NOTE: In this article, Rat Tail Cactus and Aporocactus flagelliformis may be used interchangeably; in fact, Aporocactus flagelliformis is the botanical name for Rat Tail Cactus.
The rat tail cactus is native to southwestern Mexico and parts of Central America. It is known for its long, trailing stems, which grow to about 4 feet at maturity and give the plant its nickname.
Rat’s tail cactus flowers in spring and early summer are usually violet-red, but the plant will sometimes grow flowers in different colors like pink and orange. Its flowers are 2 inches wide and tubular.
Each flower only lasts for a couple of days at most, even though it produces quite a few flowers during its bloom in the late spring.
Why does my Aporocactus flagelliformis roots have rot?
Root rot on your Rat Tail Cactus (Aporocactus flagelliformis) can be dangerous if left untreated. In order to keep your plant alive, we strongly suggest that you follow our advice if the signs start to show: blackened and mushy roots.
Why does my Rat Tail Cactus have gray mold spots?
A particular fungus that frequently affects flowers and spreads quickly is known as gray mold spots. This fungus is most likely to blame if you see any brown (or gray) spots. Don’t ignore these signs because doing so could cause your plant to die.
The answer is obvious once you recognize the cause of the problem. Most frequently, it results from the Aporocactus flagelliformis being overwatered. We strongly advise you to remove the damaged plant parts, cut off the diseased roots and leaves, and then repot your plant in a new container with sterile potting soil.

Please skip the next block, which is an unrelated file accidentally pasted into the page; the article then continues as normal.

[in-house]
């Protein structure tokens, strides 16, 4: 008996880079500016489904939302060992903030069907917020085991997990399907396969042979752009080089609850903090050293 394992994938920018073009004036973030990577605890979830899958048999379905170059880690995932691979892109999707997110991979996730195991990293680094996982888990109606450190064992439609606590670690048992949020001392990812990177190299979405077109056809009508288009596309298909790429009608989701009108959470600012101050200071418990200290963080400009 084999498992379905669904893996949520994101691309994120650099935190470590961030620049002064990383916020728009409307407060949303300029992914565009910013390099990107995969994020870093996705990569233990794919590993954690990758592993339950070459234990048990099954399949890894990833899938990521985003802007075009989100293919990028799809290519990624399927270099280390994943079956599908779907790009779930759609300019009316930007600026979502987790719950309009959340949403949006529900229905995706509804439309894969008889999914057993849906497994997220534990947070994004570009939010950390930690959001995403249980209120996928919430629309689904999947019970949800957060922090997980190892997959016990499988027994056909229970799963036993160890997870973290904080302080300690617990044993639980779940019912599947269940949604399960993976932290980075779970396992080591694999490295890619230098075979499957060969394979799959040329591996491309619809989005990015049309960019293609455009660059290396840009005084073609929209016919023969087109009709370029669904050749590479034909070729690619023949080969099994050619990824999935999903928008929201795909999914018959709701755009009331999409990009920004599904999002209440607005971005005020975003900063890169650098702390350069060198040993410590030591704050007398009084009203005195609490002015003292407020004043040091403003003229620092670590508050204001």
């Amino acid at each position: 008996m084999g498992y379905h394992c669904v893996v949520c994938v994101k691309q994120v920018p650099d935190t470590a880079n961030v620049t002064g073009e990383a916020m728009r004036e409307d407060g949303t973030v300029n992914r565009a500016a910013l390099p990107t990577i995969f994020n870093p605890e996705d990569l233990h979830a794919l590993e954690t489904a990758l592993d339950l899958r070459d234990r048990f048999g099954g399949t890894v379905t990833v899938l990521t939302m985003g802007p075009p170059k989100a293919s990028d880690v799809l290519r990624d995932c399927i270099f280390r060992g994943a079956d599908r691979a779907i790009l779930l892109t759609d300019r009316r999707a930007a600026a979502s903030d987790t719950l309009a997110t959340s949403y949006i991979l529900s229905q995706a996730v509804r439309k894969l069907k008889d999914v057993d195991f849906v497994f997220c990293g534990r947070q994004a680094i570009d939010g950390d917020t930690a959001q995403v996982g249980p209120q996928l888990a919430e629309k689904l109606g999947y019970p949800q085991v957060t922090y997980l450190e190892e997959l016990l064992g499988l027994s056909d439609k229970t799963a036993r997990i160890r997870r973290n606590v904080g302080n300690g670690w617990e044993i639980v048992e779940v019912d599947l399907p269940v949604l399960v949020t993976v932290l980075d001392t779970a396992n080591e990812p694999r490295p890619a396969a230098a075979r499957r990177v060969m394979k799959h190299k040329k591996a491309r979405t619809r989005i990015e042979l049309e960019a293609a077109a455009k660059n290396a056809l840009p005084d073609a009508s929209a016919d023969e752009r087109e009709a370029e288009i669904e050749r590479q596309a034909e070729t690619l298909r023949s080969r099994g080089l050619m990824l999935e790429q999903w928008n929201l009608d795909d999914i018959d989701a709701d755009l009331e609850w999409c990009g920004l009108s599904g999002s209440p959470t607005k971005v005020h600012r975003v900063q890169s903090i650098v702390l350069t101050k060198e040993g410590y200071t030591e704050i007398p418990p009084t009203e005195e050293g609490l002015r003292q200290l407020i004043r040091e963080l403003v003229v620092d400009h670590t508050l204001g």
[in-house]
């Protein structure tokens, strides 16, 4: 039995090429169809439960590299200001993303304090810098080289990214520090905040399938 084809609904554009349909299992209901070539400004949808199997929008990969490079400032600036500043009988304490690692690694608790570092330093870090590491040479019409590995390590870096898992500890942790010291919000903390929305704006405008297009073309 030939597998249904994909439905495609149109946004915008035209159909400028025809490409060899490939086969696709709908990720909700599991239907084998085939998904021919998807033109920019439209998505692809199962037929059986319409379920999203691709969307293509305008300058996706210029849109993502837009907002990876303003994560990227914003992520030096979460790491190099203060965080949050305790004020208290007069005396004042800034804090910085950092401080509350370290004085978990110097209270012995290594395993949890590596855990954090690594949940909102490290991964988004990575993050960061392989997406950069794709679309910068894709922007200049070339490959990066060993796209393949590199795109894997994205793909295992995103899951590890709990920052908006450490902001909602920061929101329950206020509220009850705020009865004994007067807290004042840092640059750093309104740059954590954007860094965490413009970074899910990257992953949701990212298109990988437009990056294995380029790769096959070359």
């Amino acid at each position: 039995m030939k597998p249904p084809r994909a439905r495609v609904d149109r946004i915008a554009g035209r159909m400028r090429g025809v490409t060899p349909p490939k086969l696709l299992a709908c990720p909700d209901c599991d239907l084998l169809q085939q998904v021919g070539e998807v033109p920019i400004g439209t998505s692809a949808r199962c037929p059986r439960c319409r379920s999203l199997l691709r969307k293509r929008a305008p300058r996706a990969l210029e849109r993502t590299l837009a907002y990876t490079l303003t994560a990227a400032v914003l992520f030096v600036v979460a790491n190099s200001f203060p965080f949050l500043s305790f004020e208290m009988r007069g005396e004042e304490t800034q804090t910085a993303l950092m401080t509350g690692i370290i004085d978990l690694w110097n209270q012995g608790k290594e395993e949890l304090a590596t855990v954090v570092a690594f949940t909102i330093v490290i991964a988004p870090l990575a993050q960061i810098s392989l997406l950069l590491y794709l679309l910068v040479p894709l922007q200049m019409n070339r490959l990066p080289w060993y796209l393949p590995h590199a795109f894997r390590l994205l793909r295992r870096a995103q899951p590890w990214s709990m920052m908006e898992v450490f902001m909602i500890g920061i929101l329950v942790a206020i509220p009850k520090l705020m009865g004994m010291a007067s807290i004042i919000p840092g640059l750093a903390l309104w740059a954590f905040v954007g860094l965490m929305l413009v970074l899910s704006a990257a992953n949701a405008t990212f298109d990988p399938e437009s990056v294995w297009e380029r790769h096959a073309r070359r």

Why does my Rat Tail Cactus have leaf spots?
This type of disease is one of the most frustrating for Rat Tail Cactus owners, we give you all the leads to spot and save your plants that present symptoms such as leaves that suddenly change color, or wilt/droop.
Why are my Rat Tail Cactus leaves turning yellow?
In the world of horticulture, yellowing leaves are undoubtedly the most common problem. The two main causes of this problem are overwatering and a lack of nutrition.
Reduce your watering frequency when you fear your plants are being overwatered, and follow these steps to determine whether they may be lacking in nutrients:
Here are some indicators of yellowing on the Aporocactus flagelliformis brought on by its numerous flaws:
- Magnesium deficiency starts as yellow patches between leaf veins on older leaves. Veins stay green as yellow moves from the leaf center out. Leaf edges turn yellow last.